Same Author Names

Authors, we need your help:

The way the current system works today, we can only accept one author name per complete system…which means, if your name is “Christopher M. Knight”, that there can be only one author name with that exact name.

This policy has brought about 2 dozen complaints over the past 6 months, especially as we add thousands of new authors…many of which have the exact same full names as other people in unrelated industries.

Some questions for you:

1) Should we begin allowing multiple author names of the exact same name?

2) How should we do it considering the current expert author URL structure we have today? ex:

3) Any other concerns relating to this issue that we should address at the same time?

Looking forward to your feedback.


Mark Kenny writes:

I think that accepting articles from different authors with the same name would only cause confusion for end users & would disrupt the benefits that our articles bring back to the authors, in terms of seo issues.

I know that when I google my name, my articles on EzineArticles.come up as #1. This is one of the best benefits of EzineArticles & could lost instantly if there were two Mark Kennys on EzineArticles.

Keep us all informed though, how you decide to proceed.

Comment provided October 19, 2005 at 3:35 PM


Soni writes:

One assumes that you could add a form field to let authors with the same name to enter middle initials or full names (as the case may be) to differentiate themselves. Or perhaps you could suggest allowing those who have same full name to add a distinguishing addition, such as Christopher M. Knight – FunkyFlowers Manufacturing. Like yahoo and other places, you could also allow them to enter alternative versions of their name (Chris Knight) or Christopher Knight, Jr.) until they’re all used up.

Comment provided October 19, 2005 at 7:59 PM


Dina Giolitto writes:

Hi Mark,

I just want to point out that the Google searchers are not searching for your name. They’re searching for your topic and what comes up is your article. If your article gets clicked and it brings your reader to the resource box with your URL, then it doesn’t matter so much if there is a Mark Kenny 2 out there confusing things.


Comment provided October 20, 2005 at 1:12 AM


Brian Baldwin writes:

It only stands to reason that there will be more than one author by that name.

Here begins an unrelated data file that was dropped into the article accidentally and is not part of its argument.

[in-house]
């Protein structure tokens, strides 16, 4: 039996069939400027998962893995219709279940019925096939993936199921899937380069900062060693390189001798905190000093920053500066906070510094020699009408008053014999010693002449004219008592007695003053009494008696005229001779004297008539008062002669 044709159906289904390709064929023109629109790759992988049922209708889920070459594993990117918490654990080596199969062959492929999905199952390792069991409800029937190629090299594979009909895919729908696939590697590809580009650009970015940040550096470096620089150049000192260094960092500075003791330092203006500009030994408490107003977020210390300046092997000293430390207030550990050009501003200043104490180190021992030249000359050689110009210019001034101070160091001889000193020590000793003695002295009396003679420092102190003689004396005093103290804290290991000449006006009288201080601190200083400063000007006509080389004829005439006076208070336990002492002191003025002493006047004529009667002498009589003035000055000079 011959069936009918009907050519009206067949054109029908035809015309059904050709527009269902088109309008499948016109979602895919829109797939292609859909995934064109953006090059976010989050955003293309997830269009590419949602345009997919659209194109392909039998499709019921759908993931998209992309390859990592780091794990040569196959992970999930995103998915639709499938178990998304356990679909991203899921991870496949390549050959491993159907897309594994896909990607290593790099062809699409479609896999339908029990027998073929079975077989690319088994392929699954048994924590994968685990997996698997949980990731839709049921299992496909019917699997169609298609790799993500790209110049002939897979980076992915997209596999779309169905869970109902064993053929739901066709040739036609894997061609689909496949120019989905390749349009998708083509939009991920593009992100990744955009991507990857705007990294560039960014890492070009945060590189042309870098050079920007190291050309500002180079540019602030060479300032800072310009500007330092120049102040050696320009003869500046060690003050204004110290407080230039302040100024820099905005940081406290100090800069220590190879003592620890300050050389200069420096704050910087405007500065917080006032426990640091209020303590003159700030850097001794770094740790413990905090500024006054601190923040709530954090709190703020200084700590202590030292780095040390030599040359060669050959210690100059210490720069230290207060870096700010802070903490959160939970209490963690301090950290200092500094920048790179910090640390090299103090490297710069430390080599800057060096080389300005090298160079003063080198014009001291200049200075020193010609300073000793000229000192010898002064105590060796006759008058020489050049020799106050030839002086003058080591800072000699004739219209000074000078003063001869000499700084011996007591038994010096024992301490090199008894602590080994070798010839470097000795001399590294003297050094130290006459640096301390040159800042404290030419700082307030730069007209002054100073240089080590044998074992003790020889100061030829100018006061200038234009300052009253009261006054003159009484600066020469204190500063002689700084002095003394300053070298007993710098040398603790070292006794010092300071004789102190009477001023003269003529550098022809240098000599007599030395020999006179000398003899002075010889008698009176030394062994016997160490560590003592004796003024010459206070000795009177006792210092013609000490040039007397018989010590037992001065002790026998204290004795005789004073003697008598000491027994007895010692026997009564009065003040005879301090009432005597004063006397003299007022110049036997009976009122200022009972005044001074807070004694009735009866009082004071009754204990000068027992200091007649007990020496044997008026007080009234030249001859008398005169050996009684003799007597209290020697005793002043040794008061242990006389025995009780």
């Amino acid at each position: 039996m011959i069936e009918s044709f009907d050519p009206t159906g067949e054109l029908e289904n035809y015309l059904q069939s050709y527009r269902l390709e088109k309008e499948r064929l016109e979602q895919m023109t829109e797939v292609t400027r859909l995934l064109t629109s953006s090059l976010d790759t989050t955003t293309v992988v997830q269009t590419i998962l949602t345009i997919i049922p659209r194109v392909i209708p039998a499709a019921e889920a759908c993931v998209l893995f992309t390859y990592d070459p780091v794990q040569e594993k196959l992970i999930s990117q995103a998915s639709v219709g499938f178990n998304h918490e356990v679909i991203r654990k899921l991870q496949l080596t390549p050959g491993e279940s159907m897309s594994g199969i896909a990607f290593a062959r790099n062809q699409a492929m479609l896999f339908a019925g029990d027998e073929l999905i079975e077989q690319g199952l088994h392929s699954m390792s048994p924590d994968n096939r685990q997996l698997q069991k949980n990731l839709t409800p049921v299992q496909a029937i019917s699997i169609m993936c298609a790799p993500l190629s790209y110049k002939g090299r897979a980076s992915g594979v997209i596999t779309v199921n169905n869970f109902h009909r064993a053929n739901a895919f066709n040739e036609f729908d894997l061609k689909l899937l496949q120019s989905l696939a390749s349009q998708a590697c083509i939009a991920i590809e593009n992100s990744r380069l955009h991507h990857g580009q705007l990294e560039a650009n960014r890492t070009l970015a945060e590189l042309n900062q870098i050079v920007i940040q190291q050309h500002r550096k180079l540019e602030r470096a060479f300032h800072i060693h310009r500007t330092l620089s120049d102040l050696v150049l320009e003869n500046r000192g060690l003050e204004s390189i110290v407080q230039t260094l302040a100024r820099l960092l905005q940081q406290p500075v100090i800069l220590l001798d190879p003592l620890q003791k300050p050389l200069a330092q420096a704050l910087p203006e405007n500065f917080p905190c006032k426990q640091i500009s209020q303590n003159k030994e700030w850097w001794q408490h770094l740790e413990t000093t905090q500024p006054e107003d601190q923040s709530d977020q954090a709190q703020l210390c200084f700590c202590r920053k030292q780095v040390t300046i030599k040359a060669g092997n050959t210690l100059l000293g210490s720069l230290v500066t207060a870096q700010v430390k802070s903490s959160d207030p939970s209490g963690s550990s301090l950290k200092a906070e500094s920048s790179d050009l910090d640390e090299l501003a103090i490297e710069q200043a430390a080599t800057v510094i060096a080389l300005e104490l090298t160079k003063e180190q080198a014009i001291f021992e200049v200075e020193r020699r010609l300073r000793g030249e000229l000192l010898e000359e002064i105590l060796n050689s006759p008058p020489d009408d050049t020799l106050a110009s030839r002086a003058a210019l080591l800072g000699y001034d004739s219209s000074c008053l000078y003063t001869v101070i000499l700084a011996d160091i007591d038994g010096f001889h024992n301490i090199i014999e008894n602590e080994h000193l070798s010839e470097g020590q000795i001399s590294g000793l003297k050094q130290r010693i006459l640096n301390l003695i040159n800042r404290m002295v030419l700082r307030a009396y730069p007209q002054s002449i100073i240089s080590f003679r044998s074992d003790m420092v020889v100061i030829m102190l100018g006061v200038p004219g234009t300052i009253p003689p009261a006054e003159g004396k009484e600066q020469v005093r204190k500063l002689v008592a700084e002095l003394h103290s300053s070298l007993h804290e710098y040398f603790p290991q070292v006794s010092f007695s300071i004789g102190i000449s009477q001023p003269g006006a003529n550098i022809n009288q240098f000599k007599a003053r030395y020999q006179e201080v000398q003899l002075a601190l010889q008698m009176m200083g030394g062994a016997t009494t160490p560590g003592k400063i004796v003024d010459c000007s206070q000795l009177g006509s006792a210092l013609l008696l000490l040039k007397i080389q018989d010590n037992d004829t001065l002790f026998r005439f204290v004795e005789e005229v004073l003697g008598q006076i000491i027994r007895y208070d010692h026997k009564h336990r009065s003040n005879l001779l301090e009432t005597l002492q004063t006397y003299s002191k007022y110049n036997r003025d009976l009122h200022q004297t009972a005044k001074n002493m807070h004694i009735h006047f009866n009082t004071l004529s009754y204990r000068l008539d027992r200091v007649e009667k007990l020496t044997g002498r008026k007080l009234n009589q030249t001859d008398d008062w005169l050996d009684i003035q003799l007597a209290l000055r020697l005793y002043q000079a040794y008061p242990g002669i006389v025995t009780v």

I think you should allow it. After all, why penalize people for their name.

I share my name with all types of people and it’s not exactly a common name.


Comment provided October 25, 2005 at 1:21 PM



Though I’m far from being a common woman, my name is rather common. That’s why I started using my middle initial (though it’s hardly unique). However, even with that, I’ve had articles attributed to me that I’ve not written, as well as my articles being attributed to someone else. So when I can, I now include my professional designation when I can.

If the decision is made to accept authors with the same name, the question then becomes which “Jane Doe” are we talking about. Topic is not enough to separate the two people…many of us write on a variety of topics.


Comment provided October 25, 2005 at 5:55 PM


Arvind writes:

There should be only one Author with a same. Otherwise it would leave a lot of confusion.

For different Author with similar name. They can choose Nick name. Otherwise is should be only one.

Comment provided October 25, 2005 at 9:27 PM


Jem Bacchus writes:

It seems to me that it would be very unfair to someone who happens to have a name like someone else, to have his article barred from being published because of this.

Every person born in this world is endowed with both a mother and a father. Therefore, I suggest that in order to avoid confusion, a person could use mother’s maiden name as well as father’s surname. For example; let’s assume that John’s mother is Mary Heyson (maiden name), and his father is Tom Josell, John can assume the author name John Heyson-Josell.

It is hardly likely that another author would have the exact combination of names. If this should happen, then he could easily add his middle initial.

If by chance his mother’s maiden name is the same is his father’s surname, then use both names; e.g., John Josell-Josell.
In my opinion, this should end all the confusion.

Comment provided October 28, 2005 at 9:48 PM


RSS feed for comments on this post.

Leave a comment

Please read our comment policy before commenting.